By the way, Jay Greene has some great thoughts on why character education has close to the biggest gulfs between what is desired and what is delivered, and he cites Cato’s Public Schooling Battle Map. Check out his post to see what I would have said (only not as well as he says it). And the same problem Greene discusses for character education likely applies to global warming, about which the pollsters found that Democrats want more emphasis and Republicans less. Maybe if we had school choice, far more people could get what they wanted on controversial topics like character education and climate change. And speaking of choice…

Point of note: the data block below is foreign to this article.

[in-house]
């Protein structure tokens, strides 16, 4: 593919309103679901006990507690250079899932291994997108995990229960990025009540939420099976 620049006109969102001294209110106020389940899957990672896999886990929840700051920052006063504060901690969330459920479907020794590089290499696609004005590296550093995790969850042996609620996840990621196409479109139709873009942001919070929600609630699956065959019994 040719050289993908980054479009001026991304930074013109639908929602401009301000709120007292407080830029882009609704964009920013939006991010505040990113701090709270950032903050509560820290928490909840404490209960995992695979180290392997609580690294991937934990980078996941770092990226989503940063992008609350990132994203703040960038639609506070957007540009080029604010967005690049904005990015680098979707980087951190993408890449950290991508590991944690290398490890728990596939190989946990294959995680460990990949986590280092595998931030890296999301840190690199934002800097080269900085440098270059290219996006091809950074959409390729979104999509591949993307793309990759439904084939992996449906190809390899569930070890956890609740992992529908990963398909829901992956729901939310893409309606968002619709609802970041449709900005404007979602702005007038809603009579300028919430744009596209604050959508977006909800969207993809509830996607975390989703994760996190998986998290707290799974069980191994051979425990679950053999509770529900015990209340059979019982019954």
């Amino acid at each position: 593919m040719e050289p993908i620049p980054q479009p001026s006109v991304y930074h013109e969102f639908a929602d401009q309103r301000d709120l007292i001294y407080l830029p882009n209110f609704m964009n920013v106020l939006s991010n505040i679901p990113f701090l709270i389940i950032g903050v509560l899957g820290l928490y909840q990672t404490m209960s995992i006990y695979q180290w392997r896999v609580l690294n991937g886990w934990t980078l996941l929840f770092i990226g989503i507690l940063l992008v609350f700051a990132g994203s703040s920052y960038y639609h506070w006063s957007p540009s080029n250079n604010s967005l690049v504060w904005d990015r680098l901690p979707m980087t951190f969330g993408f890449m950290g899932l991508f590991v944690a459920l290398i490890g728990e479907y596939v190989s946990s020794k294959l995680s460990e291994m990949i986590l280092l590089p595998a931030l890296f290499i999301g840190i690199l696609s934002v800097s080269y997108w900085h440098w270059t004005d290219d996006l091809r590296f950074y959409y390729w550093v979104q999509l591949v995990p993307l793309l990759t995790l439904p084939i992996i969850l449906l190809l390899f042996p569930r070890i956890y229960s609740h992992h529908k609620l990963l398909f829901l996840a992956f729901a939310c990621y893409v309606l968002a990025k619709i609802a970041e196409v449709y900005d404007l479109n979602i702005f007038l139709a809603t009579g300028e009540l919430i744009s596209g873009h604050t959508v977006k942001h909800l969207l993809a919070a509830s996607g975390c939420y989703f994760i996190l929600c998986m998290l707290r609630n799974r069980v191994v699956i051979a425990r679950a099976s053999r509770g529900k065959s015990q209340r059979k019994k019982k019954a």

Overall, like “that re-form,” people seem to like that school choice…maybe. Much depends on the type of choice, question wording, and whom you ask. When charter schools are described as schools that “are expected to meet promised objectives, but are exempt from state regulations,” 51 percent of the public supports them while 27 percent opposes. Getting rid of the description and just asking people if they “support or oppose the formation of charter schools” garners 47 percent support, 19 percent opposition (and a big increase in “neither support nor oppose”). For scholarship tax credits intended “to help low-income parents send their children to private schools,” 55 percent of the public is supportive, versus 26 percent in opposition. For essentially universal private school vouchers, 46 percent support the idea versus 36 percent opposing. Restrict vouchers to only low-income families, however, and support drops to 41 percent. And, again, wording is important. When the question dropped a description of the goal of vouchers – to give low-income families “wider choice” – public support dropped to just 34 percent, with 49 percent opposing. And when the wording was simply for a program “that would use government funds to pay the tuition of all students who choose to attend private schools,” only 27 percent were supportive and 58 percent were opposed. Perhaps the public favors giving people more choice, but doesn’t like giving out taxpayer money for existing choices that people may think are predominantly made by fat cats at very expensive schools.